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For 20 years, Italian musicologist and pianist Francesco Lotoro has researched lost music of the Holocaust — music by imprisoned composers left behind in notebooks and diaries, carved into wood, scribbled on scraps of paper and even, in one case, on toilet paper.

That still-growing collection — to date more than 4,000 manuscripts and almost 13,000 pieces of microfiche, plus many letters, drawings and photographs — will now be donated to Emory University’s Manuscript, Archives and Rare Book Library (MARBL). The library is equipped to handle the collection’s special needs for conservation and cataloguing, and it plans to digitally preserve the materials and offer wide access for scholars.

The donation was announced Tuesday evening, when Lotoro curated a performance of music from his collection at Emory University’s Emerson Concert Hall. The concert was called “Testaments of the Heart,” designed to bring this lost music to life and to help raise money to continue collecting, including recordings. The performance was pegged to an Emory exhibition of images from the collection of photographer Ann Weiss, “Testaments of the Heart: Photographs From the Ashes of Auschwitz-Birkenau” (below left), showing photographs of men, women and whole families taken before they were sent to the death camps.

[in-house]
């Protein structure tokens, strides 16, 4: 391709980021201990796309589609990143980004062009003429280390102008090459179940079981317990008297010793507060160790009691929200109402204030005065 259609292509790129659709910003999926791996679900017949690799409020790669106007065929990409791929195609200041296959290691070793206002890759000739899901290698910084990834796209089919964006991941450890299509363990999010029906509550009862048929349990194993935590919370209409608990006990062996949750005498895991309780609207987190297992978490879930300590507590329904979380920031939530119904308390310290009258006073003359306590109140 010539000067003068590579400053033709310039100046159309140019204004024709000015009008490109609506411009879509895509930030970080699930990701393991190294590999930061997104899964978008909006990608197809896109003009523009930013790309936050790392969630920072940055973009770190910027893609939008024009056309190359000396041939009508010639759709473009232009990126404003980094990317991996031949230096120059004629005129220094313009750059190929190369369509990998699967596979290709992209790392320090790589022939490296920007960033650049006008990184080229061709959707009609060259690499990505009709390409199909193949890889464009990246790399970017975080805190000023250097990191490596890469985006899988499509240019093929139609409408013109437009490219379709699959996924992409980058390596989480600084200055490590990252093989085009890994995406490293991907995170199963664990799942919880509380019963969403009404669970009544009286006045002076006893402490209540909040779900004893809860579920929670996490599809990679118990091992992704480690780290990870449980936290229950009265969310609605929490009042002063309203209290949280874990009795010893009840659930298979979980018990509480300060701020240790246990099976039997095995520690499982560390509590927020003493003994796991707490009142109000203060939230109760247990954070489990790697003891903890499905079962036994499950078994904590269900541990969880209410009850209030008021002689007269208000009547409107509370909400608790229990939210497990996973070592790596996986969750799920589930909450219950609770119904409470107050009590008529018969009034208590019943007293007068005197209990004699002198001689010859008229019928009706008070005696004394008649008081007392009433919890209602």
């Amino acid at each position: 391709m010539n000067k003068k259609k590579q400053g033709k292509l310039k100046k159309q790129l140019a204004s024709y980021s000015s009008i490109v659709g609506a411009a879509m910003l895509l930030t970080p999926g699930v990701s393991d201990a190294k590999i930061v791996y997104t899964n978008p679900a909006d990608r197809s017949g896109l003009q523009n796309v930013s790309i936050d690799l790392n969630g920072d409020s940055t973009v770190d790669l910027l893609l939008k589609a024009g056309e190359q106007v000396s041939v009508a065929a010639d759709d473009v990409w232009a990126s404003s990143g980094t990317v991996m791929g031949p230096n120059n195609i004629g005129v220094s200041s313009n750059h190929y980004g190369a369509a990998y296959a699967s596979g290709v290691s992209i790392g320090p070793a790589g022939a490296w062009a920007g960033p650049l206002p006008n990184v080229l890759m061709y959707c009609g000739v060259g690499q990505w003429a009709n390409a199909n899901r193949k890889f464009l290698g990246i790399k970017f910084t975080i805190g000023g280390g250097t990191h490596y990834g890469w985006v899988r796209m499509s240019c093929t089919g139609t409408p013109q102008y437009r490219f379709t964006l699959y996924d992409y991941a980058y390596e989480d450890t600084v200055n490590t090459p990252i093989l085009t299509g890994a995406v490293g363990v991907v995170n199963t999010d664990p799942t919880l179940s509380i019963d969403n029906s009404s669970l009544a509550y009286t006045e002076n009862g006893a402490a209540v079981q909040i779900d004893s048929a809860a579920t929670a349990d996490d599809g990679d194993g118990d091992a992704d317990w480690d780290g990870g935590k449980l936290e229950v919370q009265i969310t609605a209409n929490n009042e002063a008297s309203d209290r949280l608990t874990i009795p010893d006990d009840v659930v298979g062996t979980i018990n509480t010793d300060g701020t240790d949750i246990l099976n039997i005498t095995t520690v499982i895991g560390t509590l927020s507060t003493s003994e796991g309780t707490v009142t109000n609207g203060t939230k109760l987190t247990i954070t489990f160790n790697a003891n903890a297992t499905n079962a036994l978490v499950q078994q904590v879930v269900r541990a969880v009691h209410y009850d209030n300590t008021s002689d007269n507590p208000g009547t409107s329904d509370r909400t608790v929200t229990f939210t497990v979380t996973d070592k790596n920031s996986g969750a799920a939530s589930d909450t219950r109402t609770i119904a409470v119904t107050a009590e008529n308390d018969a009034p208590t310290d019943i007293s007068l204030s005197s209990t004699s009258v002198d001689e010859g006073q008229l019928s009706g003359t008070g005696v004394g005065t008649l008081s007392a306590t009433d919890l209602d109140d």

“We as the world are the ones who have all been denied this wealth,” Lotoro said at the concert, with help from a translator. “There is a gaping hole in the musical history and culture of the world. This work has to continue to fill that hole and be the foundation for current and future musical culture.”

Details of the donation haven’t been worked out, according to a statement released by the Emory libraries. The holdings of the university’s nine libraries include more than 3.4 million print and electronic volumes, more than 56,000 electronic journals and internationally recognized special collections.

“We are excited about this extraordinary and unique collection,” said Rick Luce, Emory’s vice provost and director of libraries. MARBL has “numerous collections that document different aspects of the Holocaust and the human experience, and the materials so carefully collected by Dr. Lotoro will complement those holdings and enrich the work of scholars who look to Emory as a source for study about the Holocaust.”


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